New Jersey Governor Chris Christie said he will use all the powers of his office, including ordering the Legislature back into session tomorrow, to get Democrats to approve a tax cut.
The first-term Republican said he will force lawmakers to return to Trenton, where he will address a joint meeting of the Senate and Assembly. He called the special session yesterday, a day after he signed a $31.7 billion budget for the fiscal year that begins today. The plan erased $361 million in spending initiatives added by Democrats, who control the Legislature.
Democrats sent Christie a budget on June 25 that swapped his proposed 10 percent income-tax cut for a property-tax credit, and delayed it until midway through the fiscal year to see if revenue meets his targets. The governor, 49, said Democrats’ plan held “tax relief hostage” and called the Senate budget committee chairman an “arrogant S.O.B.”
“As governor you have two bits of leverage: whatever power or authority in the office you have and the bully pulpit,” Christie said in a June 29 interview in his office. “I’m going to use both of them to try and get that tax cut.”
The budget Christie proposed in February predicted revenue growth of 7.2 percent, the second-most rosy projection after California, according to the National Governors Association. Standard & Poor’s in February called New Jersey’s plan unbalanced and dependent on “optimistic” economic forecasts.
State Treasurer Andrew Sidamon-Eristoff, a Christie appointee, has since said revenue through June 2013 may be $700 million less than Christie’s target, while the Legislature’s chief budget analyst has said the gap may be almost twice that.
Lawmakers typically recess in July and August. New Jersey’s constitution allows governors to bring them back into session “whenever in his opinion the public interest shall require.” While Christie may convene the session, Senate President Stephen Sweeney and Assembly Speaker Sheila Oliver, both Democrats, control the agenda, under state law.
Christie, during the Statehouse interview, said he will travel to “every corner of this state” in the coming months to prod Democrats into releasing $183 million set aside in the budget for tax credits.
“I only hope we come within a few points of hitting these targets,” Senate Budget Committee Chairman Paul Sarlo, a Democrat from Wood-Ridge, said of Christie’s revenue projections in a June 29 statement. “If we don’t, we will need to come back and make painful cuts.”
Sarlo didn’t return a telephone call yesterday for comment on Christie’s special session. Senator Loretta Weinberg, a Democrat from Teaneck, said party members are talking and she doesn’t know what the strategy will be. She called the governor’s move “more theater for Christie.”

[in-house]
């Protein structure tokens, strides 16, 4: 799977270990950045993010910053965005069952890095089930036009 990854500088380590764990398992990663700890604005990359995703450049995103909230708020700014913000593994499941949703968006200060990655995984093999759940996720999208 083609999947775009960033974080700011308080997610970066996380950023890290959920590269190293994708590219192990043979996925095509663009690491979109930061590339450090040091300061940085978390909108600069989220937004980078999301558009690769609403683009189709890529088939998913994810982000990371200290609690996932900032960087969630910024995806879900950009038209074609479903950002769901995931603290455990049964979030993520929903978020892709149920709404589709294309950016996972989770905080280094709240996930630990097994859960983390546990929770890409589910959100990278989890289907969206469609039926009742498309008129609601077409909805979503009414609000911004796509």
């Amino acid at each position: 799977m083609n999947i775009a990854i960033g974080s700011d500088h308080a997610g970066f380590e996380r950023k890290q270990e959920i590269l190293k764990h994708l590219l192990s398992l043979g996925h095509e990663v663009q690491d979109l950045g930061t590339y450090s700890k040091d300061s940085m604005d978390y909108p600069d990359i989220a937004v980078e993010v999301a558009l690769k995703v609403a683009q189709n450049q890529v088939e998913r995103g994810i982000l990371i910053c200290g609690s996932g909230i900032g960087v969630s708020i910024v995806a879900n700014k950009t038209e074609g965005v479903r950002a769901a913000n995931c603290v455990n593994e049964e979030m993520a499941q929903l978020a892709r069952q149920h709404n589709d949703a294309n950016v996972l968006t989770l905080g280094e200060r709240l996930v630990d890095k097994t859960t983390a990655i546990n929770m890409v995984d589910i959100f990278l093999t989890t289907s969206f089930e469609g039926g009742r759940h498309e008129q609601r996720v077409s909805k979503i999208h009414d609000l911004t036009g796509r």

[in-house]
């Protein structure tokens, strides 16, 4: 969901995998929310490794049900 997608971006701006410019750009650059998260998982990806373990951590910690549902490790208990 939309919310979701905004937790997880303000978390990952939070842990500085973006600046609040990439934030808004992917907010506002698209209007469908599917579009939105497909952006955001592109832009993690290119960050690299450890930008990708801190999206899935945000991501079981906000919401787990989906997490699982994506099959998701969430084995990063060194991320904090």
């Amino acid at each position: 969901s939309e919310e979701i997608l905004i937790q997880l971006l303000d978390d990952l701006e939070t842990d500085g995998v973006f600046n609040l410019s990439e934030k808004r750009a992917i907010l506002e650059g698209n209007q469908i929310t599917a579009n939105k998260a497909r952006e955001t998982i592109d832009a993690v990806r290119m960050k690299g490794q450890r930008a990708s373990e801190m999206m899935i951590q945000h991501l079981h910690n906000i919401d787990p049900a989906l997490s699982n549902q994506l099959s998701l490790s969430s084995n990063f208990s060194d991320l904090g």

“What’s he going to do?” she said in a telephone interview. “Lecture us?”
Christie, in his statement yesterday, said he sent a letter to Sweeney and Oliver notifying them of the session.
“The budget, which contained billions of dollars in spending, failed to address the single issue that strikes at the heart of our shared interests, and our continued prosperity,” Christie said in the letter. “Lowering the tax burden on every New Jersey resident is a matter of unique and critical interest that demands our immediate and full attention.”
The Democrats stuck with Christie’s revenue and spending levels in their budget, while placing conditions on the awarding of tax cuts.
“We presented the governor with a budget committed to providing middle class property tax relief, and regardless of the governor’s political theatre, no tax breaks will even go into effect until 2013,” Sweeney said in a statement yesterday. “While the last thing anyone wants in the middle of a heat wave is hot air coming from Trenton, we will be there.”
Christie signed the Democrats’ plan after vetoing items ranging from tax credits for the working poor to technology grants for private schools.
“This was not the kind of necessary spending we needed, and I also wouldn’t recognize or certify some of the revenues they put in because they were just complete fiction,” he said in the interview, highlighting examples such as $10 million in Medicaid fraud that Democrats counted on. “They just made up the numbers they needed to get to and we were not going to certify that kind of stuff.”
Funds for the Democrats’ spending add-ons will be put into reserve as a result of the vetoes. That will increase the surplus to more than $600 million, almost double what Christie proposed in January. That’s enough to support any tax cut and provide a cushion in the event of a downturn, he said.
The governor, though, said in the interview that he’s sure his “New Jersey Comeback” has begun, citing the addition of 17,600 jobs in May, the biggest gain in seven years.
The budget Christie signed maintains $347 million in business tax-cuts, a near-record $1.03 billion pension payment and $8.87 billion in funding for public schools, the highest level in state history, he said.
Christie said he won’t sign Democratic legislation to increase the tax rate on income of $1 million or more. He said he hasn’t decided whether to strike down the bill or use a “conditional veto” to rewrite it and send it back to lawmakers as a tax cut.